Senate Bean Soup

A bowl of senate bean soup.

U.S. Senate Bean Soup or simply Senate bean soup is a soup made with navy beansham hocks, and onion. It is served in the dining room of the United States Senate every day, in a tradition that dates back to the early 20th century. The original version included celery, garlic, parsley, and possibly mashed potatoes as well.

https://en.wikipedia.org/wiki/Senate_bean_soup

There are a couple different stories as to which senator instituted bean soup as a regular menu item in the senate cafeteria back in the 1900s. One story says it was Fred Dubois, from Idaho, who also said is should contain potatoes. The other story says it was Knute Nelson, of Minnesota, who expressed fondness for the soup in 1903. Either way it’s an institution that has been served every day since then, except for September 14th, 1943, when WWII Rationing caused the kitchen to run out of navy beans. I can’t say for certain if Covid-19 has disrupted the tradition or not- I see that the Senate Dining room is open for carry-out, but the menu is hidden. Soup seems like an easy take out item though, so I’d bet it’s still available.

I do know that Covid-19 has caused some shortages in grocery stores beyond toilet paper. The one I’ve noticed most is that the bean isle has been a little bare. The bag of navy beans I have at home was a few ounces short, but the store I went to was out, so I wound up using great northern beans, which are a tad larger. The senate recipes are specific about navy, but in general I find that most common varieties of white beans are pretty interchangeable.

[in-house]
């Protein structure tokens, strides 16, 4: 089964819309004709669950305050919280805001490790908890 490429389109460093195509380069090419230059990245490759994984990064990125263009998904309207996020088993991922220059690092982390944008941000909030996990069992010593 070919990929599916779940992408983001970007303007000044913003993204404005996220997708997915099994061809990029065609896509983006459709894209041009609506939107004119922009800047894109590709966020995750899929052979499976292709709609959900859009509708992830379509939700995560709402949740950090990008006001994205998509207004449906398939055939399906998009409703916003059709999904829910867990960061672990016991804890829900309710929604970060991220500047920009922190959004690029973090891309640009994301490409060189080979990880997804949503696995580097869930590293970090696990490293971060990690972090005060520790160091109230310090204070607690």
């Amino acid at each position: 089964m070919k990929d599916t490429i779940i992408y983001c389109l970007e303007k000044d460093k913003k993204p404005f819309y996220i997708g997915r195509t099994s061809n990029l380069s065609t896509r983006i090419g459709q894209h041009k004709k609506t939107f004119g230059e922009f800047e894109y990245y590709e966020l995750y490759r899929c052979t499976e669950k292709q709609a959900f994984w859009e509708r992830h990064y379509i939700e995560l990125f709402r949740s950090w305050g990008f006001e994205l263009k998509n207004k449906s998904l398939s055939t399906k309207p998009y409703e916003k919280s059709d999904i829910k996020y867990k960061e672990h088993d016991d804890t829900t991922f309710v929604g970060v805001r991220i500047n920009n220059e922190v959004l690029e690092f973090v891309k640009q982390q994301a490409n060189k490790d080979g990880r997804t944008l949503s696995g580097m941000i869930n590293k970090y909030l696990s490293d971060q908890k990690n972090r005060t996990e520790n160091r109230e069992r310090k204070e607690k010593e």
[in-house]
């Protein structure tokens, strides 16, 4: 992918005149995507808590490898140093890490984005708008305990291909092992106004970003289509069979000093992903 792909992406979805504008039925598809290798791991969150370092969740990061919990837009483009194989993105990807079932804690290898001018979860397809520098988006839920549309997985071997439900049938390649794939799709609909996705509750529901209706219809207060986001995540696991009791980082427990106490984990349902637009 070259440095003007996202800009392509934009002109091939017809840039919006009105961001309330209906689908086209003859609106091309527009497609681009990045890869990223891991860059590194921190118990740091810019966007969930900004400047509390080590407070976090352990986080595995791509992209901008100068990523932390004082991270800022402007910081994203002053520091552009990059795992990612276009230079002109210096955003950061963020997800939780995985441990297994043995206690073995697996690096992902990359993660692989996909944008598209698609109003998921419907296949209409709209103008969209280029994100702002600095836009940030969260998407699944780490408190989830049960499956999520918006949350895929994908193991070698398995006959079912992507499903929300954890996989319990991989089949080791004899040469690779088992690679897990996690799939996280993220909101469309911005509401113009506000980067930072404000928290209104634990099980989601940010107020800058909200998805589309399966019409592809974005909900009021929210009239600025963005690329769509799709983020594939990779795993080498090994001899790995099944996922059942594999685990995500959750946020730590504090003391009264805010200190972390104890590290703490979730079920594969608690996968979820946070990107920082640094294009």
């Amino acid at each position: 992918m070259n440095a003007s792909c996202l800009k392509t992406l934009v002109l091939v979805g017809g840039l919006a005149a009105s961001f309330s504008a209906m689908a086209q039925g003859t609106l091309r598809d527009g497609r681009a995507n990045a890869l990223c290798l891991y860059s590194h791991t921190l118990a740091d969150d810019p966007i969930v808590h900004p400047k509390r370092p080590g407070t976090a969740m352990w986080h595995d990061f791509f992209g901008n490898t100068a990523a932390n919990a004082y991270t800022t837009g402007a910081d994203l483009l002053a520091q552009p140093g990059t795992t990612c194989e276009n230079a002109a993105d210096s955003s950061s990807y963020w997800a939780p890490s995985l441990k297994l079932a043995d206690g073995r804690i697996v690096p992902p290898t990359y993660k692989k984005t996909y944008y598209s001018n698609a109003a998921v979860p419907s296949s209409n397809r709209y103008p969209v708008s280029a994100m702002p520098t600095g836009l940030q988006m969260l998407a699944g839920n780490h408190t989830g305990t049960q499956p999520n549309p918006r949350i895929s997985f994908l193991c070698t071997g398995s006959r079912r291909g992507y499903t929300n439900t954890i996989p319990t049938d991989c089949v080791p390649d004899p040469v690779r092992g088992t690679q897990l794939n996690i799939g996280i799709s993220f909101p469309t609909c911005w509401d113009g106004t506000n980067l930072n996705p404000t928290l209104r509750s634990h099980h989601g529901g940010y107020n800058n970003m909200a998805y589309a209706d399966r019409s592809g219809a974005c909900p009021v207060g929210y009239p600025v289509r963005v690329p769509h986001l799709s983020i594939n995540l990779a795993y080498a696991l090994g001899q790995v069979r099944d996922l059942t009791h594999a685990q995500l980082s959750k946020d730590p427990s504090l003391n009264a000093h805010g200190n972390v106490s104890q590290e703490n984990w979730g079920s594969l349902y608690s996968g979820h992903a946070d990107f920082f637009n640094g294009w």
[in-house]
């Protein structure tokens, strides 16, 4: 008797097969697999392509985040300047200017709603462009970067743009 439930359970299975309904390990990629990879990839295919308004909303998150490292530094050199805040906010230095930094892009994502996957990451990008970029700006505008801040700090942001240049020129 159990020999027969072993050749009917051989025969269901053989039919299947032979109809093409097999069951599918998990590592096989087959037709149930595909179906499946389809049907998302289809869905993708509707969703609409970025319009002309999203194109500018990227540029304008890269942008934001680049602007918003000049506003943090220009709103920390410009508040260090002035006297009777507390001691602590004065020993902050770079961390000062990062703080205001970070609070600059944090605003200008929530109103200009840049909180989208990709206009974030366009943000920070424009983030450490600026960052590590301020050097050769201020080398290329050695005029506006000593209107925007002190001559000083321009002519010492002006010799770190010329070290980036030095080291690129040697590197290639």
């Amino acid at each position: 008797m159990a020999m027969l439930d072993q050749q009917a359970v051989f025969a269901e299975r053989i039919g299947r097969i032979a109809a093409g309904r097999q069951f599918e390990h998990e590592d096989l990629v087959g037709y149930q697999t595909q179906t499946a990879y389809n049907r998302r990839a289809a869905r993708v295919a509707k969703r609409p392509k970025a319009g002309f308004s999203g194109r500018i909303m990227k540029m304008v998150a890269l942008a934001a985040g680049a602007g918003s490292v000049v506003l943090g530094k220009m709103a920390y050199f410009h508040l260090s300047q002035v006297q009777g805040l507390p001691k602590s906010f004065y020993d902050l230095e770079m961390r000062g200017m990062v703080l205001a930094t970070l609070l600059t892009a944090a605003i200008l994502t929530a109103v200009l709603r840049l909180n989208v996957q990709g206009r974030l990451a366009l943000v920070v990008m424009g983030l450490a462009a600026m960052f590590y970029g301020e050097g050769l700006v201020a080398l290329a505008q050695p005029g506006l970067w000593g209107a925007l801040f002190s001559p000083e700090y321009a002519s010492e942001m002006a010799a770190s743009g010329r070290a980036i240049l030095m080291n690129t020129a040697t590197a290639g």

As we all know meat processing plants have also been hit hard by Covid-19. Here in Duluth, smoked pork products seem to be the noticeable indication of that. For several weeks there have generally only been one or two pieces on the shelf when I’m looking for it. This week I actually had options- one package of hocks and one shank! I chose the shank, because it had more meat on the bones.

The bean soup is so famous that the Senate website has a page devoted to it, featuring two recipes- the one with mashed potatoes in it that supposedly was introduced by Senator Dubois, and the potato-less one that is currently served. Wikipedia has a long section about why the cooks working in the senate kitchen in the 1900’s probably wouldn’t have used potato, because the long simmering method for cooking beans traditional to southern cooking would have created the thick, creamy texture with just the beans, and potatoes would have altered that. For my version I chose to use the potato, largely because without it the recipe is very similar to my amish preaching soup.

Despite it’s fame, the soup also has a reputation for being bland and boring. Certainly it isn’t full of big bold flavors, but in my opinion it takes a handful of simple ingredients and makes something tasty and filling.


Senate Bean Soup

Serves: 8
Prep: 30 minutes
Cook:2 ½ hours
Total: 3 hours plus soaking time

1 lb. navy beans
1 meaty ham bone or smoked ham hock (about 1¼ lb.)
10 cups water

1 large russet potato, peeled and quartered
OR
1 cup mashed potatoes

3 Tablespoons butter
2 medium onion, diced
3 celery stalks, diced
2 cloves garlic, minced
¼ cup parsley, chopped
½ teaspoon kosher salt
¼ teaspoon freshly ground black pepper

Optional:
½ cup milk, mashed with potato
minced chive, for garnish
⅔ cup instant potato flakes, in place of potato
2 bay leaves

Sort and wash beans. Cover with water and soak overnight.

Drain beans, place in a soup pot or dutch oven with ham bone and water. Bring to a boil, reduce heat, and simmer for 1 ½ to 2 hours, until beans are soft.

Meanwhile, place potato in a small pot and cover with water. Bring to a boil, reduce heat and simmer until tender, 15 minutes or so. Drain and mash. When beans are soft, add potato to soup and return to a boil.

Melt butter in a saute pan. Saute onion, celery and garlic over medium heat until soft, about 10 minutes. Add to soup pot along with parsley, salt and pepper. Continue to simmer for another hour.

Remove ham bone and allow to cool slightly. Separate meat from bone and skin. Chop meat and return to soup. Adjust seasoning and serve.

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